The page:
It’s hard to stay faithful! While this review may not be about fidelity issues, it is about the fact that Silent Hill: Origins stays true to what made the series great. It captures the whole Middle America town setting, while keeping faithful to the Point-and-Click elements which the genre is known for.
It’s frankly a surprise that the game was released at all. When we saw the first build of the game, it had bad Resident Evil 4 style combat and an art direction that seemed nothing like Silent Hill. This seemed kind of ironic, given the fact that the game is titled Origins. Regardless, the project was axed and handed over to UK development studio Climax.
Upon first booting up Origins, it prompts you to play in complete darkness while using headphones for the best experience. After playing the game with and without said circumstances, it is far more enjoyable playing in the dark with a decent pair of headphones. Although, to be fair, anything would be more immersive in the dark, where your imagination can run wild.
The environment that is Silent Hill still works after all these years. There’s something about the whole Middle America town vibe that resonates strongly, and when thinking about it further it became clear to me -we identify more with a setting we understand.
While the set pieces add up to some of the scariest I’ve seen, the same could also be said of the combat. Remember early Silent Hill/Resident Evil tank controls pre RE4? Yeah, they’re back with a vengeance.
I suppose given the fact that this is a mobile game; it might be too much to ask to have a redesigned combat system to go along with the RE4 inspired quick time events. Still, if the Silent Hill franchise hopes to compete in the modern day market, they need to do something about their control scheme.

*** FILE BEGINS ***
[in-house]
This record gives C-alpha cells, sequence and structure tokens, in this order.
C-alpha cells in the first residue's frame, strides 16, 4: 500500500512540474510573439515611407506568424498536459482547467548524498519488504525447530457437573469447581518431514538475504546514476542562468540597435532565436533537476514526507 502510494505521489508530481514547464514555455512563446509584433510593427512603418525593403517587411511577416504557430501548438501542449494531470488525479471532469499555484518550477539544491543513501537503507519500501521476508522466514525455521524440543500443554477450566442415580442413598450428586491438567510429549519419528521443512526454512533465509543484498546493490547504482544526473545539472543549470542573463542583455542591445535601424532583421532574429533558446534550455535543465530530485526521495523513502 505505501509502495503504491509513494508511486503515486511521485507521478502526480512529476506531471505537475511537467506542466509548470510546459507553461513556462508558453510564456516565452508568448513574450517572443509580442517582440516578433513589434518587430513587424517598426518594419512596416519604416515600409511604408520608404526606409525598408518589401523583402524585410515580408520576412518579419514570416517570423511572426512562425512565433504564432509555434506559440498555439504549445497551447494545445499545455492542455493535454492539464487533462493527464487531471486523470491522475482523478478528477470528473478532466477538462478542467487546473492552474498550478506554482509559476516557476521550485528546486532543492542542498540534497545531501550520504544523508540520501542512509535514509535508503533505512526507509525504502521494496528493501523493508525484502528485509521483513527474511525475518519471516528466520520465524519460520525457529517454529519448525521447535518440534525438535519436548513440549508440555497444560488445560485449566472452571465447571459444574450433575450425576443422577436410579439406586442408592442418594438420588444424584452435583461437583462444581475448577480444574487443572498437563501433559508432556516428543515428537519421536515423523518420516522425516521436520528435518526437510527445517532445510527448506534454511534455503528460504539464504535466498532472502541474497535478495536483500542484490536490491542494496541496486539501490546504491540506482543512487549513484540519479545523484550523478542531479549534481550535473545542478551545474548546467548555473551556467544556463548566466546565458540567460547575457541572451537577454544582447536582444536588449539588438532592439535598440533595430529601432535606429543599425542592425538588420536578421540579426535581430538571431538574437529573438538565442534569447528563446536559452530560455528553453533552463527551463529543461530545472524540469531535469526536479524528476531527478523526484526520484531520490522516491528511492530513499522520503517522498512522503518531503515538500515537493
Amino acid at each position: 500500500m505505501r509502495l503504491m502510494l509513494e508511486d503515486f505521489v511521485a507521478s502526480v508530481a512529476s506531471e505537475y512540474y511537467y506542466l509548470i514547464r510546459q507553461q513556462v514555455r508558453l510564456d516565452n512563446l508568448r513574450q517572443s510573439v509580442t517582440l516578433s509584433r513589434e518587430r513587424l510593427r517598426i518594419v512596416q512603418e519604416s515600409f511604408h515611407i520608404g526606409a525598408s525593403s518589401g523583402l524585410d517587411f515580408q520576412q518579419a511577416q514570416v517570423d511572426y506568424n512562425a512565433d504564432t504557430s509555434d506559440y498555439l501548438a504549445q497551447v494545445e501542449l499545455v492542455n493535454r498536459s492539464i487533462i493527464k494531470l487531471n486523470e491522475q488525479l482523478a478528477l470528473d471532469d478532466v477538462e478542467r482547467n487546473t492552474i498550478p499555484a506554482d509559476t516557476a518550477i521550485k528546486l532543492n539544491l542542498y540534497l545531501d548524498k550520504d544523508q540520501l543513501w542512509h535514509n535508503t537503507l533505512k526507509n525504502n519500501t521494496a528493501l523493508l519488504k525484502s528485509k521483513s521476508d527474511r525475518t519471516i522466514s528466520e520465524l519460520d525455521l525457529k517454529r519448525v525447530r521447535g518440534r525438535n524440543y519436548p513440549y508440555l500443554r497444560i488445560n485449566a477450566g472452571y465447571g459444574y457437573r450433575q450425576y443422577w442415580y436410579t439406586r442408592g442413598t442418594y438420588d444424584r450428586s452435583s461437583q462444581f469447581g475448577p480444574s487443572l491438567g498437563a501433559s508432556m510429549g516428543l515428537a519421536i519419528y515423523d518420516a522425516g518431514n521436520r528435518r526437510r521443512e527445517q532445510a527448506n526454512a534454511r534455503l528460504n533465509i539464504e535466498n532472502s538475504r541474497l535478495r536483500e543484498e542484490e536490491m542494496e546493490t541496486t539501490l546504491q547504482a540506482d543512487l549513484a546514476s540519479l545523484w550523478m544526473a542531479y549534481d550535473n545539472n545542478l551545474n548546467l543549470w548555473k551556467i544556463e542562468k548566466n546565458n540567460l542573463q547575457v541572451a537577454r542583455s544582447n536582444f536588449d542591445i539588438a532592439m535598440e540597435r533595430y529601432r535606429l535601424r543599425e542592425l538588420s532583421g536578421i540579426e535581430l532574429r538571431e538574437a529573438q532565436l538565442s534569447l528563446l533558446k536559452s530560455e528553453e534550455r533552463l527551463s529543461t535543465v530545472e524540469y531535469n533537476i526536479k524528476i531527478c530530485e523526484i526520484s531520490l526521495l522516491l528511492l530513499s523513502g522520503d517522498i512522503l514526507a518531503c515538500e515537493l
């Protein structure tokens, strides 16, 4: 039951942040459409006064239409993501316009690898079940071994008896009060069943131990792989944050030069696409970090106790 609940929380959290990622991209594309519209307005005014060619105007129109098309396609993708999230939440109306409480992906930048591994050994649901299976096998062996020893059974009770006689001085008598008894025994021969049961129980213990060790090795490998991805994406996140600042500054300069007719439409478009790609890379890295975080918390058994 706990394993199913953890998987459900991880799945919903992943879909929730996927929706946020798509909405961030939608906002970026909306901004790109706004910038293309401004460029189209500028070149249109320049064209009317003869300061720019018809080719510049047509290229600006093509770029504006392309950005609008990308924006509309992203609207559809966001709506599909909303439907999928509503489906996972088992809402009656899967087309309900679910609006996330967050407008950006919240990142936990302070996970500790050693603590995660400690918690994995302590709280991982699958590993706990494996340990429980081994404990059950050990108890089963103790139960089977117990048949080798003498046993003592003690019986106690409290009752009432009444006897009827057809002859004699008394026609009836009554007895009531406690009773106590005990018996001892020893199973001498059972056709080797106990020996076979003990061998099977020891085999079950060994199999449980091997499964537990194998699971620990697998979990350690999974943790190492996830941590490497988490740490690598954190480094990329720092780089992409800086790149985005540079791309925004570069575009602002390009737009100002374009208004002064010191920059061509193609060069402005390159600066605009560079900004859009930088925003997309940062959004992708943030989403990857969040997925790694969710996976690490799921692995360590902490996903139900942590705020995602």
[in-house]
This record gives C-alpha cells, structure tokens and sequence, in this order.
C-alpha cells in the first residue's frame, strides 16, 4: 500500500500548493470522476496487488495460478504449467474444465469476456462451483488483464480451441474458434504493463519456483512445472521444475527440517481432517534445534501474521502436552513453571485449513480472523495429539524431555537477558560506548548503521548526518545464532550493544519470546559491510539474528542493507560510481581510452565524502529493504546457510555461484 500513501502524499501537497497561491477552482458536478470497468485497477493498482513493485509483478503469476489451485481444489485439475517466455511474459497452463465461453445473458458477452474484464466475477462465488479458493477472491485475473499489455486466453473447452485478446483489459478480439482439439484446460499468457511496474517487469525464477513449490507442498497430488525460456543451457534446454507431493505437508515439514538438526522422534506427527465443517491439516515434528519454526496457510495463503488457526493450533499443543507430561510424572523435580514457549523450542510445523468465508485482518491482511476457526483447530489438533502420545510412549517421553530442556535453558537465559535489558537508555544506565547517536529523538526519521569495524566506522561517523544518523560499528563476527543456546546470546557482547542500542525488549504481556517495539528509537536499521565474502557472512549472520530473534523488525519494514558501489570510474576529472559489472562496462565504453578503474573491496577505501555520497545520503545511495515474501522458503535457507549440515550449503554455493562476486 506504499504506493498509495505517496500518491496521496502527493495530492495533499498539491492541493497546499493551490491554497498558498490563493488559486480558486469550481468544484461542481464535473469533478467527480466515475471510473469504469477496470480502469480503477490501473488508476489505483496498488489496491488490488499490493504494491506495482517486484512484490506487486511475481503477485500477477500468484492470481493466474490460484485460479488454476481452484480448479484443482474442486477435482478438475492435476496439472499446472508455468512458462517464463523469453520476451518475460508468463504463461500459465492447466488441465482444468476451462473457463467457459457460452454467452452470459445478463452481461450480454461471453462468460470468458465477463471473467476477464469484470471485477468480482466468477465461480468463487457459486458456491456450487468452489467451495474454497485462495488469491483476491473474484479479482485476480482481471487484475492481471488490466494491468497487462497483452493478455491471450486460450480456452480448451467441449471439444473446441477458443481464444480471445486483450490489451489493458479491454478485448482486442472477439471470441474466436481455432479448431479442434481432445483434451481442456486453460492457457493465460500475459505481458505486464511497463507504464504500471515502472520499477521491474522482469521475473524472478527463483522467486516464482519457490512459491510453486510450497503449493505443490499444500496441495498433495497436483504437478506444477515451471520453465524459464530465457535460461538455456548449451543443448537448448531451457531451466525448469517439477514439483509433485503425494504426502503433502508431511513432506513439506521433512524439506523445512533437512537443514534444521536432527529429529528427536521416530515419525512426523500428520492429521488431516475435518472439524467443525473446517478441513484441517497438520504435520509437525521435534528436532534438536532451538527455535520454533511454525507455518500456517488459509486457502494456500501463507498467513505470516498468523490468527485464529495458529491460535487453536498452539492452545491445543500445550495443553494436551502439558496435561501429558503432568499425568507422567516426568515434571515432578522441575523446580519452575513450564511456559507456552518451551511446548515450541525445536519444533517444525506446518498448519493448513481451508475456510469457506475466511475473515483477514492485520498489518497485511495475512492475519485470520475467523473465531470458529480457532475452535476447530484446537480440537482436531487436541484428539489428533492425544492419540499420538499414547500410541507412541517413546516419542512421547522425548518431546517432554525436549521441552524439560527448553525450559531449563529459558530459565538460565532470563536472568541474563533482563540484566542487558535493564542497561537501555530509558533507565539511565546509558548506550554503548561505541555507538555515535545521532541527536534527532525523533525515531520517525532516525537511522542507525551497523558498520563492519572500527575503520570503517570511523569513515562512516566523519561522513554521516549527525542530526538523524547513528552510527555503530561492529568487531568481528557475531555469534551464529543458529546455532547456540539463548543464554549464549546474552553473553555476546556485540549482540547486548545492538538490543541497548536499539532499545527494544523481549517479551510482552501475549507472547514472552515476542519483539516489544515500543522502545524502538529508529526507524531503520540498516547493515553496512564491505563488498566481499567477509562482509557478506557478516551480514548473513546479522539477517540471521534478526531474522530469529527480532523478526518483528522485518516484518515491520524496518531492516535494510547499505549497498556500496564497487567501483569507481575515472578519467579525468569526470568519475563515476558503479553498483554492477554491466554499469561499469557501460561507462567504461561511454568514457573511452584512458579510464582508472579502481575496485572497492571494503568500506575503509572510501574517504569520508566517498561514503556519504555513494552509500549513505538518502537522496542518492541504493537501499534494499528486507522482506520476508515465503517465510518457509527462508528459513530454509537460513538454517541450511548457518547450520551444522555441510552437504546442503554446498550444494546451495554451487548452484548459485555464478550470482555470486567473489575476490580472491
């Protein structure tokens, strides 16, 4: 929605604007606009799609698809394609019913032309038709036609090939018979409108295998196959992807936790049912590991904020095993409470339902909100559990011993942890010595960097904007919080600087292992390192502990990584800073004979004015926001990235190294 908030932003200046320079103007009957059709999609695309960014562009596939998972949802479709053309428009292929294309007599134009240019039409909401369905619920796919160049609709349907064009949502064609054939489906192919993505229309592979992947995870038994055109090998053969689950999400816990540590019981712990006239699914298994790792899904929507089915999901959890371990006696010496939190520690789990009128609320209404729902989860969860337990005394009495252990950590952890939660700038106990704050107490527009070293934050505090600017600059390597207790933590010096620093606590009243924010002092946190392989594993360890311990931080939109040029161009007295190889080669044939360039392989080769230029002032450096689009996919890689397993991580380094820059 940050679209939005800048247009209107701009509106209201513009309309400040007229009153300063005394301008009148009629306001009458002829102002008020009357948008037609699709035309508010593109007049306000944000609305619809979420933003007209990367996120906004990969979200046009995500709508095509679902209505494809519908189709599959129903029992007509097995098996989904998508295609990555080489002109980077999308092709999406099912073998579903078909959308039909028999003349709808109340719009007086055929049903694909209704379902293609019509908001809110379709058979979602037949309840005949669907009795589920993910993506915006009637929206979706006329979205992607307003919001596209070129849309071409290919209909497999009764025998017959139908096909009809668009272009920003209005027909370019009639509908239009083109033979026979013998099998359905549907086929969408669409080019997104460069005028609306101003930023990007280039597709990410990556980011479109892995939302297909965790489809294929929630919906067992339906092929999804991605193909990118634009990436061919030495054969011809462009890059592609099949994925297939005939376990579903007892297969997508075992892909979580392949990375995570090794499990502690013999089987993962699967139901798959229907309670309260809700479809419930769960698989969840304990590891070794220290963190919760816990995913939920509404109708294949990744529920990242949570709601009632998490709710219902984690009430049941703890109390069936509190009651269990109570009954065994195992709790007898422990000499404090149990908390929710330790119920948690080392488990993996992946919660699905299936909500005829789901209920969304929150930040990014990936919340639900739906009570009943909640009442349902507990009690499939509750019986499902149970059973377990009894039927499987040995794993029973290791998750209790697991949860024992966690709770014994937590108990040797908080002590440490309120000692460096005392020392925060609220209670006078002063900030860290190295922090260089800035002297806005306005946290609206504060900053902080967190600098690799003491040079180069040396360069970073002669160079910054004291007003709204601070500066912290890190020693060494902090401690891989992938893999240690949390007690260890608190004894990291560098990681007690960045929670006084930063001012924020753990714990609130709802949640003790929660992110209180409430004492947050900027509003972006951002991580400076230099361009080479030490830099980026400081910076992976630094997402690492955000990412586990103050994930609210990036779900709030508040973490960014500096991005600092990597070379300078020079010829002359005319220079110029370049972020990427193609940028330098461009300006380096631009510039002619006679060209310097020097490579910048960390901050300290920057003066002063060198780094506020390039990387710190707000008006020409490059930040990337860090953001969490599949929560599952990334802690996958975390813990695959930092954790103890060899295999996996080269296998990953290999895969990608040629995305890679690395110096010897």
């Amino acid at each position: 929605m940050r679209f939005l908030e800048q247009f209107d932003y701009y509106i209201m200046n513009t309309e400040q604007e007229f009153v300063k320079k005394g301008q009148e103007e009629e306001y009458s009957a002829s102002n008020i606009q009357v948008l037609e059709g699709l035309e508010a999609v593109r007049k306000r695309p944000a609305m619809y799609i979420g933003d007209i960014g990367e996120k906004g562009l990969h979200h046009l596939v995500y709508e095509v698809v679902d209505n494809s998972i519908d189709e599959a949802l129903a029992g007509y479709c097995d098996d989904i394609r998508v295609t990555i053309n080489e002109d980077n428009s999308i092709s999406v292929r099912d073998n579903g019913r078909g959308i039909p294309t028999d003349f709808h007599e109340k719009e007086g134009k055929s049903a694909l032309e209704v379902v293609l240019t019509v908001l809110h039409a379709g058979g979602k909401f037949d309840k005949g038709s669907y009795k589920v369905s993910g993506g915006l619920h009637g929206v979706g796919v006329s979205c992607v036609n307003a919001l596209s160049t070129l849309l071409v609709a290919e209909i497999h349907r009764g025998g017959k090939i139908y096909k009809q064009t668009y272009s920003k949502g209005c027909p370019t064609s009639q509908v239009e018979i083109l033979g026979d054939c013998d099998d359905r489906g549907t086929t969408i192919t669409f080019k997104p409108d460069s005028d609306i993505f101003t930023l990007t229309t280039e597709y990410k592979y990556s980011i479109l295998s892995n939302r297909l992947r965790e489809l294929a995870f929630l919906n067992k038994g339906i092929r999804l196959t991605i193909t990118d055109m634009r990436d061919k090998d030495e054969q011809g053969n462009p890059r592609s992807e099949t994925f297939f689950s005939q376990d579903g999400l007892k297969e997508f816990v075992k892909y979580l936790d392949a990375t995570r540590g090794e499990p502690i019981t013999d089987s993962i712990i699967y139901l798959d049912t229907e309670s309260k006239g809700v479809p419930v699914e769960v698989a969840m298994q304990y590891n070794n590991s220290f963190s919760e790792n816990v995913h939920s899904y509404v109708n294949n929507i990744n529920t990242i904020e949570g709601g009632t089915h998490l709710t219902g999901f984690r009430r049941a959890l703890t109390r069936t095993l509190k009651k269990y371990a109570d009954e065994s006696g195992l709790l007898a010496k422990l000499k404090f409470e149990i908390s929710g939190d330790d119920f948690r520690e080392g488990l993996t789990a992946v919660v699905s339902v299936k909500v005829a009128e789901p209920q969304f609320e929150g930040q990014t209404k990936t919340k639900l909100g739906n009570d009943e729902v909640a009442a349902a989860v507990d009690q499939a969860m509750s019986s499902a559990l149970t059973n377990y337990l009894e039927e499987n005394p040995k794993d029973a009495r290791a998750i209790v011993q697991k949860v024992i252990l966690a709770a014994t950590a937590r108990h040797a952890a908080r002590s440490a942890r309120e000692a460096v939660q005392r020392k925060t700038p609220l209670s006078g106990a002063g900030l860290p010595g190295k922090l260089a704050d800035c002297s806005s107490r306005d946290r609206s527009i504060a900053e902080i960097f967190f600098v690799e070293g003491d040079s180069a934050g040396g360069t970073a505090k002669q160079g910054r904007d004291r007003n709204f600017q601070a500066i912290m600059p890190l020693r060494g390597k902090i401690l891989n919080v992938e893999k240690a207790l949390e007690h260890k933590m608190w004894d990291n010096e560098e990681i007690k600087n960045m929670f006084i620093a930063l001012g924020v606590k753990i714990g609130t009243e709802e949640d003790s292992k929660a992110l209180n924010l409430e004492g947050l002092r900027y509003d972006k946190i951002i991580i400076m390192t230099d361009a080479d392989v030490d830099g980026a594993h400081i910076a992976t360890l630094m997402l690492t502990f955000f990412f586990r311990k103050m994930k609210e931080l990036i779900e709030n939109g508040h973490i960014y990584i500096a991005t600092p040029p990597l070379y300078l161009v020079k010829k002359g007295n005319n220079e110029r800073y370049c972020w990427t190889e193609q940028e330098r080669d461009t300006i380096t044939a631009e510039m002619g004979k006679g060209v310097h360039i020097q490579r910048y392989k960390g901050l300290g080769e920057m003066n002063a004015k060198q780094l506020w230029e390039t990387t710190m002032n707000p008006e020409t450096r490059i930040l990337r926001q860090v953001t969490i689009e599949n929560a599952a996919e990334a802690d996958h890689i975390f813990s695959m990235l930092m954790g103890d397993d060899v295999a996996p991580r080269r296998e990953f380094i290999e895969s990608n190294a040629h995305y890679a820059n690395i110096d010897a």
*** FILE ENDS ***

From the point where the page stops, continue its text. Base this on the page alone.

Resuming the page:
Gameplay consists mostly of dodging monsters, looking at your map, and solving puzzles. While this admittedly doesn’t sound very fun, it has a certain unique feel to it that other survival horror games just don’t capture.
A prime example would be when you hear a banging throughout the whole level, it becomes almost rhythmic – you start to tune it out, dismissing it as background ambiance. Then as you make your way further the noise becomes steadily louder, until the climax where you open the door and see what’s making the racket. This approach to level design is something Silent Hill fans will recognize, and immediately fall in love with all over again.
In addition to background noises, the score composed by Akira Yamaoka makes Origins even creepier. There is something almost sinister in the modern guitar riffs and the moody piano solos. With all this work put into sound design, it’s no wonder they tell you to use headphones instead of the underwhelming PSP speakers.
It’s truly a shame the same level of care wasn’t put in the story. The character development ultimately leads nowhere, and the crossover between Origins and the Silent Hill movie doesn’t help matters.
With Silent Hill 5 on the distant horizon, Origins seeks to fill in the cracks in the series’ development cycle. While not quite on par with Silent Hill 2, it still offers an immersive adventure that’s not found too often in portable gaming. Origins won’t win any awards for intuitive controls, but it will offer a satisfying service for long time fans of the series and survival horror buffs alike.